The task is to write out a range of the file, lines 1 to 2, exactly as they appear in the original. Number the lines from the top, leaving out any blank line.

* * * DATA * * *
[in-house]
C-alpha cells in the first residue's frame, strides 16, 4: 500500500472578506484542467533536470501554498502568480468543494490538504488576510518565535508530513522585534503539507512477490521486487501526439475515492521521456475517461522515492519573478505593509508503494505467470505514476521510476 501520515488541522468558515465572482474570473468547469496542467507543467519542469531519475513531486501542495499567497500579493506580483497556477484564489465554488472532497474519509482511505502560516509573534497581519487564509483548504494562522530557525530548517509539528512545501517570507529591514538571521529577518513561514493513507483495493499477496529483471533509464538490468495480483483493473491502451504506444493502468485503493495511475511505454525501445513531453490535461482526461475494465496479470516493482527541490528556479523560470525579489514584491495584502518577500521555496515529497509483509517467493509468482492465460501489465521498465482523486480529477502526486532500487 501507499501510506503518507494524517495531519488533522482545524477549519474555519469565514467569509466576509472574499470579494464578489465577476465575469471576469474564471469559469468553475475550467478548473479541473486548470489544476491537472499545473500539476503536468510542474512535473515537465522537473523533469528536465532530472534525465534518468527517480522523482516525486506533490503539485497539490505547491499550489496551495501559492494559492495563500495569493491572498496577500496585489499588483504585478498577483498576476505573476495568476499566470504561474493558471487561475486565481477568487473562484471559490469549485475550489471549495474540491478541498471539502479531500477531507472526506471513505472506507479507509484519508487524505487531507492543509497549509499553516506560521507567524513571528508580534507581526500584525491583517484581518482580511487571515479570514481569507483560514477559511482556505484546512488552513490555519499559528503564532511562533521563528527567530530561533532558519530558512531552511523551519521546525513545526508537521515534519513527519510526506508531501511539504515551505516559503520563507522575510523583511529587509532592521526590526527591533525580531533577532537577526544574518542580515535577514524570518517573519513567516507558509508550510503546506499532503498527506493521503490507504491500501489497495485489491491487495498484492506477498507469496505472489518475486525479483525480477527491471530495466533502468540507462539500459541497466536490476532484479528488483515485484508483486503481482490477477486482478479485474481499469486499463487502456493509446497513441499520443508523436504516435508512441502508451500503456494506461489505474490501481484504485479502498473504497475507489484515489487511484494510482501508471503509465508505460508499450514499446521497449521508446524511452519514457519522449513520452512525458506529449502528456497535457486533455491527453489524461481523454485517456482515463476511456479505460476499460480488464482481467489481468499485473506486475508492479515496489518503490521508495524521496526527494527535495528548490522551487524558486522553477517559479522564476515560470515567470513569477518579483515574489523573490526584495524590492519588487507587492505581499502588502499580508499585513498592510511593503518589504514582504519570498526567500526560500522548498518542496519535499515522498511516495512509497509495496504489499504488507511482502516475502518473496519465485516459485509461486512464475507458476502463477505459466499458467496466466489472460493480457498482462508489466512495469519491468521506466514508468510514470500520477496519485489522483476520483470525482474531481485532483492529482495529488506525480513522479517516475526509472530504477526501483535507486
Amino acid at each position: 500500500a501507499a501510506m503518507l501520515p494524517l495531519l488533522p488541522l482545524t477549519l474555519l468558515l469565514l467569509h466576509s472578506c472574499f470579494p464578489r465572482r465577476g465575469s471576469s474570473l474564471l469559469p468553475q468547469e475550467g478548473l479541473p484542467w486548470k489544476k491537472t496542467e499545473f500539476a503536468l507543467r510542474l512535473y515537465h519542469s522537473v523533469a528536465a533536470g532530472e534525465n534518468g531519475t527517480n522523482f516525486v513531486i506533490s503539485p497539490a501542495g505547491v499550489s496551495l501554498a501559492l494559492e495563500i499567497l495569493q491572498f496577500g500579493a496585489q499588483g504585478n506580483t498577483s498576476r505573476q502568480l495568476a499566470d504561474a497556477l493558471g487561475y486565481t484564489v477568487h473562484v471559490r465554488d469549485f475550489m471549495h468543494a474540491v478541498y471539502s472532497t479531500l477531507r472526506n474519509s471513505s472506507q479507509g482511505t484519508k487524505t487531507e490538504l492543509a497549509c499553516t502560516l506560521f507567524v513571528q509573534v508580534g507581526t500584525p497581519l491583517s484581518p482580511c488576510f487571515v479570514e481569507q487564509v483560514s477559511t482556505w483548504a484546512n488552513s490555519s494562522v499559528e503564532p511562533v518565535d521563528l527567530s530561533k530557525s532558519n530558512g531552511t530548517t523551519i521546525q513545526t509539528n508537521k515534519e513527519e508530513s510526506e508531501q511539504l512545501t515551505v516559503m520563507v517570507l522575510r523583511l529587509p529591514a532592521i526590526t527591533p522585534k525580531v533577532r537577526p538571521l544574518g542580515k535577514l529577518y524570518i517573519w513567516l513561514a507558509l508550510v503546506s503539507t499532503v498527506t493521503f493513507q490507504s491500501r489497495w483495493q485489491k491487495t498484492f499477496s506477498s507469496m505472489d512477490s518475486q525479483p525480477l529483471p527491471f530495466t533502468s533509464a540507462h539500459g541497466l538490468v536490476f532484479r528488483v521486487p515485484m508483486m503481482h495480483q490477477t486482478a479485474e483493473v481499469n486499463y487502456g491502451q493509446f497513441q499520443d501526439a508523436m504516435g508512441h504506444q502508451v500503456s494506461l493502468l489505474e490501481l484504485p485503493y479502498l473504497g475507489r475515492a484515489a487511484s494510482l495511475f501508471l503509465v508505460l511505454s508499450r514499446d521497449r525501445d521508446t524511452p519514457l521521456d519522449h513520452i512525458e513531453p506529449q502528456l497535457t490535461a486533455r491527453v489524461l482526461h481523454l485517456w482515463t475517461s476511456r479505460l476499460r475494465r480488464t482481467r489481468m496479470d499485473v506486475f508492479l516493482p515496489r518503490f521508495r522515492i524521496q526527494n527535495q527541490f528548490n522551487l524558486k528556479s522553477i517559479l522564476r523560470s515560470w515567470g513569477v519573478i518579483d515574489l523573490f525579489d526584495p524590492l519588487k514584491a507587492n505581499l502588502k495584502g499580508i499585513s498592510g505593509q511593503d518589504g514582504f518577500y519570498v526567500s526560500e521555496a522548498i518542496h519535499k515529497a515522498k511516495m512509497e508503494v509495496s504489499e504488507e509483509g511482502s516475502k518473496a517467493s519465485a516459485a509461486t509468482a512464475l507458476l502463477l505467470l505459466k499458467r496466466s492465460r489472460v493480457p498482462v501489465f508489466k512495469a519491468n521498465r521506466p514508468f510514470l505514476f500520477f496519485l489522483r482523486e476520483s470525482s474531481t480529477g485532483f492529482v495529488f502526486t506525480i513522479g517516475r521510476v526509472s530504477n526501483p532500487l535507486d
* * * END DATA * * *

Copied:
[in-house]
C-alpha cells in the first residue's frame, strides 16, 4: 500500500472578506484542467533536470501554498502568480468543494490538504488576510518565535508530513522585534503539507512477490521486487501526439475515492521521456475517461522515492519573478505593509508503494505467470505514476521510476 501520515488541522468558515465572482474570473468547469496542467507543467519542469531519475513531486501542495499567497500579493506580483497556477484564489465554488472532497474519509482511505502560516509573534497581519487564509483548504494562522530557525530548517509539528512545501517570507529591514538571521529577518513561514493513507483495493499477496529483471533509464538490468495480483483493473491502451504506444493502468485503493495511475511505454525501445513531453490535461482526461475494465496479470516493482527541490528556479523560470525579489514584491495584502518577500521555496515529497509483509517467493509468482492465460501489465521498465482523486480529477502526486532500487 501507499501510506503518507494524517495531519488533522482545524477549519474555519469565514467569509466576509472574499470579494464578489465577476465575469471576469474564471469559469468553475475550467478548473479541473486548470489544476491537472499545473500539476503536468510542474512535473515537465522537473523533469528536465532530472534525465534518468527517480522523482516525486506533490503539485497539490505547491499550489496551495501559492494559492495563500495569493491572498496577500496585489499588483504585478498577483498576476505573476495568476499566470504561474493558471487561475486565481477568487473562484471559490469549485475550489471549495474540491478541498471539502479531500477531507472526506471513505472506507479507509484519508487524505487531507492543509497549509499553516506560521507567524513571528508580534507581526500584525491583517484581518482580511487571515479570514481569507483560514477559511482556505484546512488552513490555519499559528503564532511562533521563528527567530530561533532558519530558512531552511523551519521546525513545526508537521515534519513527519510526506508531501511539504515551505516559503520563507522575510523583511529587509532592521526590526527591533525580531533577532537577526544574518542580515535577514524570518517573519513567516507558509508550510503546506499532503498527506493521503490507504491500501489497495485489491491487495498484492506477498507469496505472489518475486525479483525480477527491471530495466533502468540507462539500459541497466536490476532484479528488483515485484508483486503481482490477477486482478479485474481499469486499463487502456493509446497513441499520443508523436504516435508512441502508451500503456494506461489505474490501481484504485479502498473504497475507489484515489487511484494510482501508471503509465508505460508499450514499446521497449521508446524511452519514457519522449513520452512525458506529449502528456497535457486533455491527453489524461481523454485517456482515463476511456479505460476499460480488464482481467489481468499485473506486475508492479515496489518503490521508495524521496526527494527535495528548490522551487524558486522553477517559479522564476515560470515567470513569477518579483515574489523573490526584495524590492519588487507587492505581499502588502499580508499585513498592510511593503518589504514582504519570498526567500526560500522548498518542496519535499515522498511516495512509497509495496504489499504488507511482502516475502518473496519465485516459485509461486512464475507458476502463477505459466499458467496466466489472460493480457498482462508489466512495469519491468521506466514508468510514470500520477496519485489522483476520483470525482474531481485532483492529482495529488506525480513522479517516475526509472530504477526501483535507486